Zimbabwe’s civic and human rights information portal (www.kubatana.net) was established in July 2001 with main aim to create a ‘one stop shop’ for all human rights information on Zimbabwe. One major goal of this portal was to make Zimbabwean NGOs more accessible to local, regional and international stakeholders. To achieve this, an online directory was created to host an electronic ‘fact sheet’ for each of the 240 Zimbabwean NGOs in the Kubatana network. These NGOs work in a variety of sectors from democracy, health, and culture to HIV/AIDS. These fact sheets list important organisational details such as contact information, the names of key personnel, mission statement and core objectives. If an NGO has their own web site then their link is put on their fact sheet.
The Kubatana online directory provides grassroots NGOs and community-based organisations with a basic entry level to the Internet. Organisations that do not have resources for the establishment of a full-fledged web site can quote their Kubatana fact sheet URL and in doing so, become a member of the global digital community. The statistical site software of Kubatana allows to view the number of ‘hits’ each fact sheet gets. This helps to strengthen the partner’s belief and confidence in the Internet as a worthwhile communication tool. We have found that our online directory is one of the most popular aspects of the Kubatana project. It has opened up communication between local Zimbabwean NGOs both regionally and internationally.
In keeping with many Internet based information initiatives, for the Kubatana online directory, a lot of hard work goes to make sure that the information is regularly updated and therefore accuracy is maintained. There is a high level of mobility within the NGO sector with people leaving their jobs, and usual changing of email addresses and physical locations. Thus the NGOs are regularly contacted for verifying their contact details. This means that we are permanently contacting NGOs by telephone in order to verify their contact details. A recent updating exercise has also illustrated how government repression in Zimbabwe has made certain NGOs fearful of having their contact details known. In certain circumstances, they have requested to remove their physical address from their fact sheet.
The source of the information that Kubatana publishes is primarily provided by NGOs, CSOs and CBOs. This information takes a variety of forms, from press statements, reports, surveys to articles and workshop resolutions. Submissions are not edited in any way and Kubatana has become known for the accuracy of the information that it carries. Efforts are still being made to adequately convey the usefulness of the Internet as a communication tool for NGOs. It has been found that generally NGOs communicate their information in very narrow channels, mainly to their small core constituency and to their local and international donors. However, they are encouraged by Kubatana to share their information far more widely, in order to increase the flow of information and news in Zimbabwe where it is often difficult to access diverse views and opinion.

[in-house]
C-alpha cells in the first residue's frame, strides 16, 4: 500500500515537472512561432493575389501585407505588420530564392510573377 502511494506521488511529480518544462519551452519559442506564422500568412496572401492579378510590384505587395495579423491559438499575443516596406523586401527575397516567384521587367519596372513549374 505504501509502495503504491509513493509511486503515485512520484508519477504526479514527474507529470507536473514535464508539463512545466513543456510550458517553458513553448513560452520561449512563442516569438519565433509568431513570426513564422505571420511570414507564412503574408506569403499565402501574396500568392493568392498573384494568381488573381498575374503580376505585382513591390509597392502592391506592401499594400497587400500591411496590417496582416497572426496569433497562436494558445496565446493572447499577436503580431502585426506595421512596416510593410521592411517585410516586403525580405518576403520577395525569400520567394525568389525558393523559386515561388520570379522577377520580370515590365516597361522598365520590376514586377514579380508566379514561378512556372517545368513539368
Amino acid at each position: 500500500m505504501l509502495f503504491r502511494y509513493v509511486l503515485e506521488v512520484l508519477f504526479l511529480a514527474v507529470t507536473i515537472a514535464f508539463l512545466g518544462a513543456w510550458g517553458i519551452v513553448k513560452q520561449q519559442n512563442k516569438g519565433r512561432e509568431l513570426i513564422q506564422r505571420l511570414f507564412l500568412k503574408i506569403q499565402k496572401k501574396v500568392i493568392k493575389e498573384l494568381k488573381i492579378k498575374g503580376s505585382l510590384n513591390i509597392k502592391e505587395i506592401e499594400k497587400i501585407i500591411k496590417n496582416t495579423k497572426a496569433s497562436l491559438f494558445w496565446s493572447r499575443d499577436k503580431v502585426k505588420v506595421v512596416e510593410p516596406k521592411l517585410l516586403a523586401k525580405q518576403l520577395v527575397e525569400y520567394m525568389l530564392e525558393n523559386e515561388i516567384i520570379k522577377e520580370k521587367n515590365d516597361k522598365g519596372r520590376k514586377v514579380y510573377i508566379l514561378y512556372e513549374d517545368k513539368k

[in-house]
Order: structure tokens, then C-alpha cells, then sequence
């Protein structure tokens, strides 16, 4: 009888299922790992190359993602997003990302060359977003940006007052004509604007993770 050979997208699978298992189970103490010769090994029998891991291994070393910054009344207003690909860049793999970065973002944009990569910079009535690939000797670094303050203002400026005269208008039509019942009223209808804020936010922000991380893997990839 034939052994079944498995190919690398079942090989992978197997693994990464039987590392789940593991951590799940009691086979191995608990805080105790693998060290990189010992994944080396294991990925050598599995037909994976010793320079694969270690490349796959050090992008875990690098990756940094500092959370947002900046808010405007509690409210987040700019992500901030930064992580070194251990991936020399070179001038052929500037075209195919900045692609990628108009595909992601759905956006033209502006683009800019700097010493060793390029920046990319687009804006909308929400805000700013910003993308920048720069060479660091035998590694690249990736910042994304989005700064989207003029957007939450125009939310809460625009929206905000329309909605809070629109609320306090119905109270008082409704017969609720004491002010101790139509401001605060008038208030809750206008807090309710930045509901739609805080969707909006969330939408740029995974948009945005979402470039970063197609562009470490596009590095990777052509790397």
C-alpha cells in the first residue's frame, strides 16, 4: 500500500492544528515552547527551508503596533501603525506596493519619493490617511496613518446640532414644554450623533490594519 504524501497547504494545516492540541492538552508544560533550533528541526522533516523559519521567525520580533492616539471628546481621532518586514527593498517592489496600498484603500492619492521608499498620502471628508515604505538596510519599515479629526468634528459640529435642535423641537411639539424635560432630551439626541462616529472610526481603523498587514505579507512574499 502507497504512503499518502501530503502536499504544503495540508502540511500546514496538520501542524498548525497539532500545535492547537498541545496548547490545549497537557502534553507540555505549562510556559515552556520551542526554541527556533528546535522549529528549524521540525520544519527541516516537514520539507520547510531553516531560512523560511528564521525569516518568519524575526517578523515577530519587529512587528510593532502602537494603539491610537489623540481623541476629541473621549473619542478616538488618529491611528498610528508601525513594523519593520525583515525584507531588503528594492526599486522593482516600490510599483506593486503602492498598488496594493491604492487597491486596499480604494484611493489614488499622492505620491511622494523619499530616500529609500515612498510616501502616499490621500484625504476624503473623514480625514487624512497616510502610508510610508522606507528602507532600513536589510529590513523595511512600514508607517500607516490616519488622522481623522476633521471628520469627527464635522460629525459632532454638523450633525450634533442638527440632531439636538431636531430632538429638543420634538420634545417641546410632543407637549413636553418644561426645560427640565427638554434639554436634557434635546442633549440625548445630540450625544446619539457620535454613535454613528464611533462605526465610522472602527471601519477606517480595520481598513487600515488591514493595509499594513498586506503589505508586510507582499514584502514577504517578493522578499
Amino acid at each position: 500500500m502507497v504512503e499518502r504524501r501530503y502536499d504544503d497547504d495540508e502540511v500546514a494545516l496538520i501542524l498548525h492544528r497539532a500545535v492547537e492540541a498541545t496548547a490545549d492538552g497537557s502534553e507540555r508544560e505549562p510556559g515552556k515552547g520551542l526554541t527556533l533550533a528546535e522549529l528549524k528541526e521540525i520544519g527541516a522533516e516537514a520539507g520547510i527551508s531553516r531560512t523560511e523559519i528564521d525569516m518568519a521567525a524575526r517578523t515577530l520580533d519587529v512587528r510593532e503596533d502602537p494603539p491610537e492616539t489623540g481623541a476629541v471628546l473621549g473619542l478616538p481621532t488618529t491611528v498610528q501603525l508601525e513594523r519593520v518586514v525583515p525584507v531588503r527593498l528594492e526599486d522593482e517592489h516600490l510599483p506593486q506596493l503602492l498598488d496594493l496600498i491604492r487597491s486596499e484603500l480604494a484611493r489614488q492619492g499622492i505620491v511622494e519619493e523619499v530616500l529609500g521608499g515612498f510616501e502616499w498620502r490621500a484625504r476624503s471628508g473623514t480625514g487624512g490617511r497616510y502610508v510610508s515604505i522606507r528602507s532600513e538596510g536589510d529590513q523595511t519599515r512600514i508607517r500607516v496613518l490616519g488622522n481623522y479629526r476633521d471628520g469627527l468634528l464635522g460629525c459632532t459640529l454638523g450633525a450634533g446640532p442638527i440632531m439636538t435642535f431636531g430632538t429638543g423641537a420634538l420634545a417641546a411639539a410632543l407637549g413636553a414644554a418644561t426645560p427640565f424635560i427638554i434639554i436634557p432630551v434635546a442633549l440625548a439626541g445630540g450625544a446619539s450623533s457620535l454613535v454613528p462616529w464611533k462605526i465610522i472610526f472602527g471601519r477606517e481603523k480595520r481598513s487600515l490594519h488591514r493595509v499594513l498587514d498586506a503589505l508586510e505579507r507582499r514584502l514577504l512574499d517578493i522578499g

At Kubatana, efforts have been made to fill some gaps in the dissemination of important information. For example, Kubatana web site is the only online resource for electronic copies of legislation. This web site is invaluable in the face of non-functioning sites such as the Parliament of Zimbabwe.
Currently Kubatana’s online archive holds over 3,800 home-grown Zimbabwean documents. Another core objective is to specifically focus on and develop local content. This has been done very successfully and this has strengthened the methods of information delivery by placing audio files of interviews and workshop presentations on Kubatana web site. Kubatana staff bridge the cyber/real world divide by getting out and about with digital cameras and tape recorders. Local views and opinions are captured and Zimbabwean content is consistently contributed to other portals like OneWorld Radio. The photographs and the graphics that are used on our site reflect the country and the challenges that Kubatana is experiencing.